Barnstorming

 

As new housing goes up, old barns come down. Are the old structures a cliché subject for painters or can askilled artist can find something fresh to say?

My friend and artist extraordinaire, Marianne Miller, is a country girl at heart who loves old barns and farm houses.  She’s a dedicated scout who travels the county roads looking for great scenery and structures, calculating where we could park, and deciding on the best lighting.  We have had some interesting experiences this summer on the backroads of Knox, Fairfield and Licking Counties.

I have learned a lot from painting with Marianne, (after I got over being awestruck by her talent).  She doesn’t look so much at a particular subject, but the angles, shapes, sunlight and shadows.  It works because she comes up with outstanding paintings time after time. She’s focused and she’s fast. I haven’t included any of her paintings here, but you can see her award winning painting at the American Impressionist Society.

Here are some of the scenes I’ve painted on our outings – a bit more limited in nuance than hers, but a whole lot of fun.  There’s no place I’d rather be than the middle of a field!

       

We tried to ask permission to paint on the property above but no one answered the door. So we ended up painting from the edge of the road.  As you can see, this barn got a make-over back at home.  I exaggerated its flaws/charms.

I painted this sycamore tree at Rustling Brook Farm and then painted it again weeks later.  It’s good practice to redo a scene.  I went with a horizontal format and decided the tree should be the star of the show instead of the house.

    

Here’s the brook at Rustling Brook. I will paint the barns there eventually.  The owner is almost 90 and he is so gracious when we come there to paint.  He’s also an expert on the local history.

I did the two paintings below from photos I took on our trip to Branstool’s Orchard with a stop at the Old Mill in Utica for ice cream ( justifiable ice cream because we ate some healthy apples first). These were both painted in a workshop with Sean Wang, another artist I really respect.

   

One last barnstorming painting which was painted earlier in the summer with a larger group of barnstormers including, Sean, Rich Clem and Diana Andrews.

The weather is getting cooler but the barnstorming will continue!

Spiraling Out of Control

I grabbed a book at the library called Paint Lab: 52 Exercises inspired by Artists, Materials, Time, Place, and Method by Deborah Forman:.  One of the exercises showed how to draw the nautilus shape based on the golden ratio The page also included a design that intrigued me.  It was a cross between a mandala and a spiral made of dots.   There were no instructions on how to create it.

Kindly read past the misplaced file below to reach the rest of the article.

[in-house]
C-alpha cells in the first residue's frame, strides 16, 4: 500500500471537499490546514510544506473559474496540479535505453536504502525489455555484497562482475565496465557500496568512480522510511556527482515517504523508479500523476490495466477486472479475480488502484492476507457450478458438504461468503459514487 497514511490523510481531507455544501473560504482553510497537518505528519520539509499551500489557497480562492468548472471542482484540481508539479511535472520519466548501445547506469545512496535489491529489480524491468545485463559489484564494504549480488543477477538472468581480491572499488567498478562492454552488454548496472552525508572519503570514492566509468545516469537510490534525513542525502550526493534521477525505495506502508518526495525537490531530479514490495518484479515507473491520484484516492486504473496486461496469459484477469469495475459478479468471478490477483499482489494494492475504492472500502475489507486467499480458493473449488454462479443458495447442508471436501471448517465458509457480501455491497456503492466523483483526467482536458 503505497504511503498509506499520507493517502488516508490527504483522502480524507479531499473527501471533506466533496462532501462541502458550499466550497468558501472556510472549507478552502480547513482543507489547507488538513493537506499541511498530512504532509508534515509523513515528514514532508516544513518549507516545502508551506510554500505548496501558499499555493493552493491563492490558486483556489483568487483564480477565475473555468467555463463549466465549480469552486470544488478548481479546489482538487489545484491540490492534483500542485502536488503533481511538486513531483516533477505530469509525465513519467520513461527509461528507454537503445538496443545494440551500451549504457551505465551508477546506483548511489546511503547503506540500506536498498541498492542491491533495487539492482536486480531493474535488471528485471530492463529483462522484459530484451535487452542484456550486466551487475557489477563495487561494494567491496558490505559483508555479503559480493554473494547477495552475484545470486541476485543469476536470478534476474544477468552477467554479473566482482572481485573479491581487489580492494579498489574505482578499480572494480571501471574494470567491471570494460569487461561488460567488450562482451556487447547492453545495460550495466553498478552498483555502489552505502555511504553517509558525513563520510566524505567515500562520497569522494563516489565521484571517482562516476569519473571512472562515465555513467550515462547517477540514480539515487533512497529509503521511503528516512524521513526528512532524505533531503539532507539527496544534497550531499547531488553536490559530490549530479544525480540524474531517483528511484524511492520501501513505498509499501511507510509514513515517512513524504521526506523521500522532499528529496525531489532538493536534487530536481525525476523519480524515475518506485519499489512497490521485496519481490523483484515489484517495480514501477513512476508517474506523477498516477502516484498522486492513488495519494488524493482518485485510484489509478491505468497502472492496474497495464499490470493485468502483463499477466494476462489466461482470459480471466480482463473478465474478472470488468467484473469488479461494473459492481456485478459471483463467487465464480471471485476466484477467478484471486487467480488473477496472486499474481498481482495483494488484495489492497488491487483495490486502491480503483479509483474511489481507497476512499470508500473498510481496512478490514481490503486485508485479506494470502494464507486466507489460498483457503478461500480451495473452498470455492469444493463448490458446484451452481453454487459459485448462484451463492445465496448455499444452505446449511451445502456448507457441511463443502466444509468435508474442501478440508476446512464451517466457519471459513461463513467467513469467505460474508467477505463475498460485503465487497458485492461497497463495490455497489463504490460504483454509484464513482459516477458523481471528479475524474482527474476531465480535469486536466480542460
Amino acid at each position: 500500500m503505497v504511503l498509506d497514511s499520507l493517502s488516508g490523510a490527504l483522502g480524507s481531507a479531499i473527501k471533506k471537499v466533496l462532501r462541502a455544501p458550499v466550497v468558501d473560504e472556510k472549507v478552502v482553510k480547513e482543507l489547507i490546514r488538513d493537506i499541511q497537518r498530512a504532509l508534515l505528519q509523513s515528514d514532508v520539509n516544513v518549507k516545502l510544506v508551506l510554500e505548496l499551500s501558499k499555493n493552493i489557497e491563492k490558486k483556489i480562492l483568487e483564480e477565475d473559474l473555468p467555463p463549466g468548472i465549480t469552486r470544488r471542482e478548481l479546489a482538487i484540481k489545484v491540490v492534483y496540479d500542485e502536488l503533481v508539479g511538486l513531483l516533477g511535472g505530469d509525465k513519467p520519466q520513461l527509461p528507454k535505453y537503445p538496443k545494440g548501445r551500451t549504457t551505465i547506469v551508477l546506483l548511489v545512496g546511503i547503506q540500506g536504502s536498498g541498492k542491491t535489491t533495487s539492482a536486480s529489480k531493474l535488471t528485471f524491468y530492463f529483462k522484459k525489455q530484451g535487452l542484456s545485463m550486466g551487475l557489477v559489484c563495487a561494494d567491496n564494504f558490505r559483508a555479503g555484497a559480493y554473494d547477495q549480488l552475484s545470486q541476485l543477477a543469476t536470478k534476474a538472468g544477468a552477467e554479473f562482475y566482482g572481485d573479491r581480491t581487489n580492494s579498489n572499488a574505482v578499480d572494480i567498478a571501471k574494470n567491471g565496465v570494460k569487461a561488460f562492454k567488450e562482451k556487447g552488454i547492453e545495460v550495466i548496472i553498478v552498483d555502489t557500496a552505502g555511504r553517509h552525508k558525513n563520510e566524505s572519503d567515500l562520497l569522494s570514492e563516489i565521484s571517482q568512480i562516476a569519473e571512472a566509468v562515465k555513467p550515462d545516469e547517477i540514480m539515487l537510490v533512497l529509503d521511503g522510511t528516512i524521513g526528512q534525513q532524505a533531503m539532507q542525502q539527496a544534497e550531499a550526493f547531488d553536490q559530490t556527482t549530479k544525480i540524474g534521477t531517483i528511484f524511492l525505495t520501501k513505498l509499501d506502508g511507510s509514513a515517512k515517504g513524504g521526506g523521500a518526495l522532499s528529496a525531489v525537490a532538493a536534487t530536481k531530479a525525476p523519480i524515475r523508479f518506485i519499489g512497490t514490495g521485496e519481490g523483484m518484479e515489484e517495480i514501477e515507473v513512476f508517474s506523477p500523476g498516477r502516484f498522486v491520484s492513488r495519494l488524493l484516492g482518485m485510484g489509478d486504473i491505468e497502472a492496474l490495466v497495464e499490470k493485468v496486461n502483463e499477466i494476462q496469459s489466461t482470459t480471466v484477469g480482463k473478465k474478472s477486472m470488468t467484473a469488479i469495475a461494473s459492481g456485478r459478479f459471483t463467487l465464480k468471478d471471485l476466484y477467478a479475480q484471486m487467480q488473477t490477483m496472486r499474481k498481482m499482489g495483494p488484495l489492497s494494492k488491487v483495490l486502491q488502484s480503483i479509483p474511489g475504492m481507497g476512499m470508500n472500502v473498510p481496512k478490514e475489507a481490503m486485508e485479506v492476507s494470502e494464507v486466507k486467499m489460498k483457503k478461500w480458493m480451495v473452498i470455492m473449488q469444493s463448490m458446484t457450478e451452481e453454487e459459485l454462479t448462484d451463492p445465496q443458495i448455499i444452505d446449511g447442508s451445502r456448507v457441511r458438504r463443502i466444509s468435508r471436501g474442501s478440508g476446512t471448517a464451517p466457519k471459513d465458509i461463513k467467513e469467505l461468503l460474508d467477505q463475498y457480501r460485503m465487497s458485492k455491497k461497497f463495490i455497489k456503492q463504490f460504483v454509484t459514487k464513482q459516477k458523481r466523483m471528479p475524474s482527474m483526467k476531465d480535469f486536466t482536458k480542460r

My curiosity led me to our modern font of knowledge, You Tube.  I searched on the word “mandala”  and quickly got sucked into the vortex of Dearing Draws and My New Compass just to name a few.

I was fascinated so I started playing with the ideas in a sketchbook and then moved onto greeting cards.

I tried various media including pencils, Sharpies and pens.  The card stock I was using wouldn’t handle much liquid so watercolors are out.

I liked them even more after jazzing them up with Krylon glitter spray.  Since I need to fidget when I watch tv, I’ve been playing with these in the evenings while I waste an hour or so on Net Flix.

I even learned a little bit about how to use a French curve in the process.  I never did figure out the design I saw in the book, but I’m sure it’s based on the same principles.

It just goes to show that when you’re curious you become creative!

Linwood 2017 in the Rearview

I have been neglecting this blog lately and I tell myself it’s because I’m painting so much. Good excuse, right?

The highlight of my painting year is our annual Central Ohio Plein Air retreat at Linwood Park, organized by the super-organized painter, Nancy Vance.  We all look forward to it, but at the same time we know it’s signaling the end of summer. So it’s a happy time but, for me, a little melancholy.

It’s also a good benchmark to measure your progress as a painter from year to year. The 2015 version of the bridge was painted in the morning light and I remember struggling for quite a long time with it. In 2017 I was there in the afternoon and able to choose the view pretty quickly. I blocked it in and caught some highlights and reflections in the water that made it a much better painting.

 

Vermillion River Bridge 2017 in pastel

Vermillion River Bridge 2015 – oil

 

 

 

 

 

 

 

 

 

 

 

 

Although the residents of Linwood Park are happy to have us come, most aren’t interested in buying paintings.  The lady who lives across from the lodge expressed an interest in this little 8×10.  If I were a skilled sales person I would closed the sale and pocketed a check.  Instead I told her about the sale scheduled for Saturday (where she bought a painting from one of the other painters).  The upside is that I got to keep the painting!

 

 

As the sale was going on I painted one of the nearby cottages.  My idea of a cottage is a lot smaller than this, but I guess they’ve added on over the years.  I really wanted to catch the shadows on the sunlit side.  Although it was much admired by browsers coming to the sale, there were no offers so it’ll grace my wet paint shelf for a while. I took it down a few days ago, ran it through my self critique process and touched it up a bit.

Now it’s time to soak up those last few days of good painting weather and look forward to next year’s retreat. Thanks, Nancy, for making this wonderful experience possible.